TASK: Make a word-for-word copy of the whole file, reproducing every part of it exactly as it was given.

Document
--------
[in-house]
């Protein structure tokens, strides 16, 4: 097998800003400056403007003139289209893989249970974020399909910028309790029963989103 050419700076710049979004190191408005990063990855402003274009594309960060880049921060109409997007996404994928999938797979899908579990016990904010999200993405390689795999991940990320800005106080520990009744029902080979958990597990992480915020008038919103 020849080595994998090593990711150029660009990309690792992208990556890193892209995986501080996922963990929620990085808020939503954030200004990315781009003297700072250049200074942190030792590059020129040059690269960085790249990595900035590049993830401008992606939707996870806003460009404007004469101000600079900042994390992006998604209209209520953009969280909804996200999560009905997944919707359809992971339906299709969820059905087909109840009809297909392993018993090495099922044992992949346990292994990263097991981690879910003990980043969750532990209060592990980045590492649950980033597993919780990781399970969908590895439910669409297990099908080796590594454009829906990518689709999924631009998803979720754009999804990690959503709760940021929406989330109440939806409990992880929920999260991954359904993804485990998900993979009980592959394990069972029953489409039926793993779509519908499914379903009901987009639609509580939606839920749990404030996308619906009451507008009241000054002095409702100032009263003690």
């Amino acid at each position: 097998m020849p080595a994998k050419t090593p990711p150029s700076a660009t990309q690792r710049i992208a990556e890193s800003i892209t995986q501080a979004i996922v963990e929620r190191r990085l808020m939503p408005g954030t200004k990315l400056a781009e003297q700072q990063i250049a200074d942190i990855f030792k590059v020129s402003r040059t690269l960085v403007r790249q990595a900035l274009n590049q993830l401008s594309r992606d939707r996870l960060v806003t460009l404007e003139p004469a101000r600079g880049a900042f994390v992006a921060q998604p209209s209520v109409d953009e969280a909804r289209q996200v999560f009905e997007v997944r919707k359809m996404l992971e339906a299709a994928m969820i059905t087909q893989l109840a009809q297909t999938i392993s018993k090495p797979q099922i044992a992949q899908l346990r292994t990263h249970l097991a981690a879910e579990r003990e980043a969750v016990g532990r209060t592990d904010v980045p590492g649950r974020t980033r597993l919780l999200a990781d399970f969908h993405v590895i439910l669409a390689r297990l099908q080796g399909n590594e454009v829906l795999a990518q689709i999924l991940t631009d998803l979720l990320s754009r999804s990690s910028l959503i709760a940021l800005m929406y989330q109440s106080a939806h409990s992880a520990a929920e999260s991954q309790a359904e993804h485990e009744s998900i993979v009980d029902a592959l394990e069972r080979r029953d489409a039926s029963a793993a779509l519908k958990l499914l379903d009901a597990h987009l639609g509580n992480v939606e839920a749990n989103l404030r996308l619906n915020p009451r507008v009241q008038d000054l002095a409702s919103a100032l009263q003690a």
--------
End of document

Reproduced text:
[in-house]
């Protein structure tokens, strides 16, 4: 097998800003400056403007003139289209893989249970974020399909910028309790029963989103 050419700076710049979004190191408005990063990855402003274009594309960060880049921060109409997007996404994928999938797979899908579990016990904010999200993405390689795999991940990320800005106080520990009744029902080979958990597990992480915020008038919103 020849080595994998090593990711150029660009990309690792992208990556890193892209995986501080996922963990929620990085808020939503954030200004990315781009003297700072250049200074942190030792590059020129040059690269960085790249990595900035590049993830401008992606939707996870806003460009404007004469101000600079900042994390992006998604209209209520953009969280909804996200999560009905997944919707359809992971339906299709969820059905087909109840009809297909392993018993090495099922044992992949346990292994990263097991981690879910003990980043969750532990209060592990980045590492649950980033597993919780990781399970969908590895439910669409297990099908080796590594454009829906990518689709999924631009998803979720754009999804990690959503709760940021929406989330109440939806409990992880929920999260991954359904993804485990998900993979009980592959394990069972029953489409039926793993779509519908499914379903009901987009639609509580939606839920749990404030996308619906009451507008009241000054002095409702100032009263003690």
């Amino acid at each position: 097998m020849p080595a994998k050419t090593p990711p150029s700076a660009t990309q690792r710049i992208a990556e890193s800003i892209t995986q501080a979004i996922v963990e929620r190191r990085l808020m939503p408005g954030t200004k990315l400056a781009e003297q700072q990063i250049a200074d942190i990855f030792k590059v020129s402003r040059t690269l960085v403007r790249q990595a900035l274009n590049q993830l401008s594309r992606d939707r996870l960060v806003t460009l404007e003139p004469a101000r600079g880049a900042f994390v992006a921060q998604p209209s209520v109409d953009e969280a909804r289209q996200v999560f009905e997007v997944r919707k359809m996404l992971e339906a299709a994928m969820i059905t087909q893989l109840a009809q297909t999938i392993s018993k090495p797979q099922i044992a992949q899908l346990r292994t990263h249970l097991a981690a879910e579990r003990e980043a969750v016990g532990r209060t592990d904010v980045p590492g649950r974020t980033r597993l919780l999200a990781d399970f969908h993405v590895i439910l669409a390689r297990l099908q080796g399909n590594e454009v829906l795999a990518q689709i999924l991940t631009d998803l979720l990320s754009r999804s990690s910028l959503i709760a940021l800005m929406y989330q109440s106080a939806h409990s992880a520990a929920e999260s991954q309790a359904e993804h485990e009744s998900i993979v009980d029902a592959l394990e069972r080979r029953d489409a039926s029963a793993a779509l519908k958990l499914l379903d009901a597990h987009l639609g509580n992480v939606e839920a749990n989103l404030r996308l619906n915020p009451r507008v009241q008038d000054l002095a409702s919103a100032l009263q003690a």